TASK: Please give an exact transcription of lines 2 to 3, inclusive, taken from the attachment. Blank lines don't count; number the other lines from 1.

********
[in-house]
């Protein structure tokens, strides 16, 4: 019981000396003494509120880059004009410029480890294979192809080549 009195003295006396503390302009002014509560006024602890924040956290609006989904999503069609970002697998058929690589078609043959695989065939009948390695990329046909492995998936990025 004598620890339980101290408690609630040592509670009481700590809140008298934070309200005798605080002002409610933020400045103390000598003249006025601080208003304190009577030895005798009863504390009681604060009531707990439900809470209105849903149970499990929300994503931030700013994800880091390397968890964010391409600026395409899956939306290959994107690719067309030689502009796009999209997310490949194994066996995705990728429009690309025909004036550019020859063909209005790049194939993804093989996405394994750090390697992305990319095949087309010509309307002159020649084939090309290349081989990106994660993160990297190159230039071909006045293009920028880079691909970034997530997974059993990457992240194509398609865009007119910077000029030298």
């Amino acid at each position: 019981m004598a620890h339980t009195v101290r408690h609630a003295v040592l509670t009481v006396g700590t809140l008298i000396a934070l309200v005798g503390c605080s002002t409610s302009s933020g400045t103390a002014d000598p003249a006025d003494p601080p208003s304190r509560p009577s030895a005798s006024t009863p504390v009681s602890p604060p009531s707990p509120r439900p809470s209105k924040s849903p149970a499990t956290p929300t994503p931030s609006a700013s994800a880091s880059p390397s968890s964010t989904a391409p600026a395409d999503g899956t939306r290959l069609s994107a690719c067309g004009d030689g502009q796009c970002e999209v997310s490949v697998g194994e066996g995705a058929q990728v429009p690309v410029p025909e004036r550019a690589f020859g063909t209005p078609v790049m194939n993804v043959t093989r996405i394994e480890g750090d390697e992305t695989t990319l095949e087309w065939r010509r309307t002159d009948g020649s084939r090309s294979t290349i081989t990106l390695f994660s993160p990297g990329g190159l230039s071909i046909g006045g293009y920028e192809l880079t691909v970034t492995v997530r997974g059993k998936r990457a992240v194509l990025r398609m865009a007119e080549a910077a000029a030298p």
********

């Protein structure tokens, strides 16, 4: 019981000396003494509120880059004009410029480890294979192809080549 009195003295006396503390302009002014509560006024602890924040956290609006989904999503069609970002697998058929690589078609043959695989065939009948390695990329046909492995998936990025 004598620890339980101290408690609630040592509670009481700590809140008298934070309200005798605080002002409610933020400045103390000598003249006025601080208003304190009577030895005798009863504390009681604060009531707990439900809470209105849903149970499990929300994503931030700013994800880091390397968890964010391409600026395409899956939306290959994107690719067309030689502009796009999209997310490949194994066996995705990728429009690309025909004036550019020859063909209005790049194939993804093989996405394994750090390697992305990319095949087309010509309307002159020649084939090309290349081989990106994660993160990297190159230039071909006045293009920028880079691909970034997530997974059993990457992240194509398609865009007119910077000029030298």
């Amino acid at each position: 019981m004598a620890h339980t009195v101290r408690h609630a003295v040592l509670t009481v006396g700590t809140l008298i000396a934070l309200v005798g503390c605080s002002t409610s302009s933020g400045t103390a002014d000598p003249a006025d003494p601080p208003s304190r509560p009577s030895a005798s006024t009863p504390v009681s602890p604060p009531s707990p509120r439900p809470s209105k924040s849903p149970a499990t956290p929300t994503p931030s609006a700013s994800a880091s880059p390397s968890s964010t989904a391409p600026a395409d999503g899956t939306r290959l069609s994107a690719c067309g004009d030689g502009q796009c970002e999209v997310s490949v697998g194994e066996g995705a058929q990728v429009p690309v410029p025909e004036r550019a690589f020859g063909t209005p078609v790049m194939n993804v043959t093989r996405i394994e480890g750090d390697e992305t695989t990319l095949e087309w065939r010509r309307t002159d009948g020649s084939r090309s294979t290349i081989t990106l390695f994660s993160p990297g990329g190159l230039s071909i046909g006045g293009y920028e192809l880079t691909v970034t492995v997530r997974g059993k998936r990457a992240v194509l990025r398609m865009a007119e080549a910077a000029a030298p």